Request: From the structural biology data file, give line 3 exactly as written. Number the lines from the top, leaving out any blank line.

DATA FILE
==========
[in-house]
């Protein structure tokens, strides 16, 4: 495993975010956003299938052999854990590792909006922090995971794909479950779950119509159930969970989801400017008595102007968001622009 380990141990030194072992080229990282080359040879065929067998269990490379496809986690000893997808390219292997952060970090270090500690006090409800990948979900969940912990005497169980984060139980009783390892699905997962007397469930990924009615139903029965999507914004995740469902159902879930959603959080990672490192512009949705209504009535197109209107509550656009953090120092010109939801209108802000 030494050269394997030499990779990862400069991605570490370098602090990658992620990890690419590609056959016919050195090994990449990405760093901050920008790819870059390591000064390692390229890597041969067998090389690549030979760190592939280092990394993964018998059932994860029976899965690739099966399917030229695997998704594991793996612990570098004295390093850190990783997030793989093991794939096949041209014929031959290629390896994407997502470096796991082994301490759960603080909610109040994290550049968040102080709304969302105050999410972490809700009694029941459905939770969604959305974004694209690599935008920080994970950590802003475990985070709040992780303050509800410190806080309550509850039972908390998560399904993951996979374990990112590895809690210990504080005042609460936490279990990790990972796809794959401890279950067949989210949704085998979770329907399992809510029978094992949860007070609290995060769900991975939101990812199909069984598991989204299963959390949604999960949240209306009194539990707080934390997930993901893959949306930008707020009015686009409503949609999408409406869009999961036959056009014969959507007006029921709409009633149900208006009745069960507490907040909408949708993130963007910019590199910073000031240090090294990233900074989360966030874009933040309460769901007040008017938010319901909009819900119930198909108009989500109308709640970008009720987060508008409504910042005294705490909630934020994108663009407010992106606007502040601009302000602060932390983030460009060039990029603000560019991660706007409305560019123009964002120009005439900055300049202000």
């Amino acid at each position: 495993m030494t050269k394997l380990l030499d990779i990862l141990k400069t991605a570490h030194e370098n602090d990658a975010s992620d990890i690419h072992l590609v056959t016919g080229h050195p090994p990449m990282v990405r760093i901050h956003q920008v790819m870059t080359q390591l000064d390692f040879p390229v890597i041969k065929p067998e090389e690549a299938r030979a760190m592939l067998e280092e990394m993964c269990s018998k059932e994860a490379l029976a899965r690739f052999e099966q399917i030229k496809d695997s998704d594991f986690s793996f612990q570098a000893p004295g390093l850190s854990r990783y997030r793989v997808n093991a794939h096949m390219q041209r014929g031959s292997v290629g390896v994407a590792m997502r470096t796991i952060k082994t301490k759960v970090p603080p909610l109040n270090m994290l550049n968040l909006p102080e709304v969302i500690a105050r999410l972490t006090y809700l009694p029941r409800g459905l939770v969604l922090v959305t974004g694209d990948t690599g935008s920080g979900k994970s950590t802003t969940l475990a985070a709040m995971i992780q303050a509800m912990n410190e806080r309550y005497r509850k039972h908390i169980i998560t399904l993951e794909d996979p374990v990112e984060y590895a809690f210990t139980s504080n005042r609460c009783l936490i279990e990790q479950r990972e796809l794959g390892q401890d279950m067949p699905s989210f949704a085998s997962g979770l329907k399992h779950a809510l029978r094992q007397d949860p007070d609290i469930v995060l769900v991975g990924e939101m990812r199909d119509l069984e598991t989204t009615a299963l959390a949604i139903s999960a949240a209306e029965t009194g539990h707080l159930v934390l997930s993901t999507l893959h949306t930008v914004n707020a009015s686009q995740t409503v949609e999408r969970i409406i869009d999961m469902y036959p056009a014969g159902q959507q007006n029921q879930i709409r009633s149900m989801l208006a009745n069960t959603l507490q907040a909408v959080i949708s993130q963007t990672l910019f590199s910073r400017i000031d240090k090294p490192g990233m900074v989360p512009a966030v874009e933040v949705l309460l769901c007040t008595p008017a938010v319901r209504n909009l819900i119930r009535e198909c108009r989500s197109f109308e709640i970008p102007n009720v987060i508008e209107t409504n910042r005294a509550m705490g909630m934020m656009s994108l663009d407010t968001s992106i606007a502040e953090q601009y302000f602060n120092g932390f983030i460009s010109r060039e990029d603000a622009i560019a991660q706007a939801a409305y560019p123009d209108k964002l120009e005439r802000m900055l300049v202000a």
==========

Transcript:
């Amino acid at each position: 495993m030494t050269k394997l380990l030499d990779i990862l141990k400069t991605a570490h030194e370098n602090d990658a975010s992620d990890i690419h072992l590609v056959t016919g080229h050195p090994p990449m990282v990405r760093i901050h956003q920008v790819m870059t080359q390591l000064d390692f040879p390229v890597i041969k065929p067998e090389e690549a299938r030979a760190m592939l067998e280092e990394m993964c269990s018998k059932e994860a490379l029976a899965r690739f052999e099966q399917i030229k496809d695997s998704d594991f986690s793996f612990q570098a000893p004295g390093l850190s854990r990783y997030r793989v997808n093991a794939h096949m390219q041209r014929g031959s292997v290629g390896v994407a590792m997502r470096t796991i952060k082994t301490k759960v970090p603080p909610l109040n270090m994290l550049n968040l909006p102080e709304v969302i500690a105050r999410l972490t006090y809700l009694p029941r409800g459905l939770v969604l922090v959305t974004g694209d990948t690599g935008s920080g979900k994970s950590t802003t969940l475990a985070a709040m995971i992780q303050a509800m912990n410190e806080r309550y005497r509850k039972h908390i169980i998560t399904l993951e794909d996979p374990v990112e984060y590895a809690f210990t139980s504080n005042r609460c009783l936490i279990e990790q479950r990972e796809l794959g390892q401890d279950m067949p699905s989210f949704a085998s997962g979770l329907k399992h779950a809510l029978r094992q007397d949860p007070d609290i469930v995060l769900v991975g990924e939101m990812r199909d119509l069984e598991t989204t009615a299963l959390a949604i139903s999960a949240a209306e029965t009194g539990h707080l159930v934390l997930s993901t999507l893959h949306t930008v914004n707020a009015s686009q995740t409503v949609e999408r969970i409406i869009d999961m469902y036959p056009a014969g159902q959507q007006n029921q879930i709409r009633s149900m989801l208006a009745n069960t959603l507490q907040a909408v959080i949708s993130q963007t990672l910019f590199s910073r400017i000031d240090k090294p490192g990233m900074v989360p512009a966030v874009e933040v949705l309460l769901c007040t008595p008017a938010v319901r209504n909009l819900i119930r009535e198909c108009r989500s197109f109308e709640i970008p102007n009720v987060i508008e209107t409504n910042r005294a509550m705490g909630m934020m656009s994108l663009d407010t968001s992106i606007a502040e953090q601009y302000f602060n120092g932390f983030i460009s010109r060039e990029d603000a622009i560019a991660q706007a939801a409305y560019p123009d209108k964002l120009e005439r802000m900055l300049v202000a």